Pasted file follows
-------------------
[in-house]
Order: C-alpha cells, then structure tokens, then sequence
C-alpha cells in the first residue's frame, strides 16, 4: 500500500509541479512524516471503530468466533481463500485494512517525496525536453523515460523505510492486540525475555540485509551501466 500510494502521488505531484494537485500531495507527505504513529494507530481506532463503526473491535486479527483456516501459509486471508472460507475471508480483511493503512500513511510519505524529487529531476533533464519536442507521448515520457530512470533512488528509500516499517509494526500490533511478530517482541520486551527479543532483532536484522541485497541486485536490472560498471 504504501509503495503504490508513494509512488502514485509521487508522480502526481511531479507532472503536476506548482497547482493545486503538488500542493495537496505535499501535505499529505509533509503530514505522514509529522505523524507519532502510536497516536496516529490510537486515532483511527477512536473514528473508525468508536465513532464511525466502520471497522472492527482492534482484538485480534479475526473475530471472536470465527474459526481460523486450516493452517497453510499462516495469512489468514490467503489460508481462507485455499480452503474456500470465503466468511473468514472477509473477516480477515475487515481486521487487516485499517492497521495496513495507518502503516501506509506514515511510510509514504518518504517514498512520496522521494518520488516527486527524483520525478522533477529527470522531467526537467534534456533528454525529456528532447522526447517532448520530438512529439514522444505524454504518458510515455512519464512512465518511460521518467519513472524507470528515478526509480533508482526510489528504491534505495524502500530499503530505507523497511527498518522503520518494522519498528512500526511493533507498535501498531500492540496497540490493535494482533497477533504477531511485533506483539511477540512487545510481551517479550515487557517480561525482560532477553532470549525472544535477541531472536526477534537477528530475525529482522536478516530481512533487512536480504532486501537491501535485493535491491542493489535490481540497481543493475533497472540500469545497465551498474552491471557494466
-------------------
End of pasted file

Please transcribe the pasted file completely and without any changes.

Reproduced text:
[in-house]
Order: C-alpha cells, then structure tokens, then sequence
C-alpha cells in the first residue's frame, strides 16, 4: 500500500509541479512524516471503530468466533481463500485494512517525496525536453523515460523505510492486540525475555540485509551501466 500510494502521488505531484494537485500531495507527505504513529494507530481506532463503526473491535486479527483456516501459509486471508472460507475471508480483511493503512500513511510519505524529487529531476533533464519536442507521448515520457530512470533512488528509500516499517509494526500490533511478530517482541520486551527479543532483532536484522541485497541486485536490472560498471 504504501509503495503504490508513494509512488502514485509521487508522480502526481511531479507532472503536476506548482497547482493545486503538488500542493495537496505535499501535505499529505509533509503530514505522514509529522505523524507519532502510536497516536496516529490510537486515532483511527477512536473514528473508525468508536465513532464511525466502520471497522472492527482492534482484538485480534479475526473475530471472536470465527474459526481460523486450516493452517497453510499462516495469512489468514490467503489460508481462507485455499480452503474456500470465503466468511473468514472477509473477516480477515475487515481486521487487516485499517492497521495496513495507518502503516501506509506514515511510510509514504518518504517514498512520496522521494518520488516527486527524483520525478522533477529527470522531467526537467534534456533528454525529456528532447522526447517532448520530438512529439514522444505524454504518458510515455512519464512512465518511460521518467519513472524507470528515478526509480533508482526510489528504491534505495524502500530499503530505507523497511527498518522503520518494522519498528512500526511493533507498535501498531500492540496497540490493535494482533497477533504477531511485533506483539511477540512487545510481551517479550515487557517480561525482560532477553532470549525472544535477541531472536526477534537477528530475525529482522536478516530481512533487512536480504532486501537491501535485493535491491542493489535490481540497481543493475533497472540500469545497465551498474552491471557494466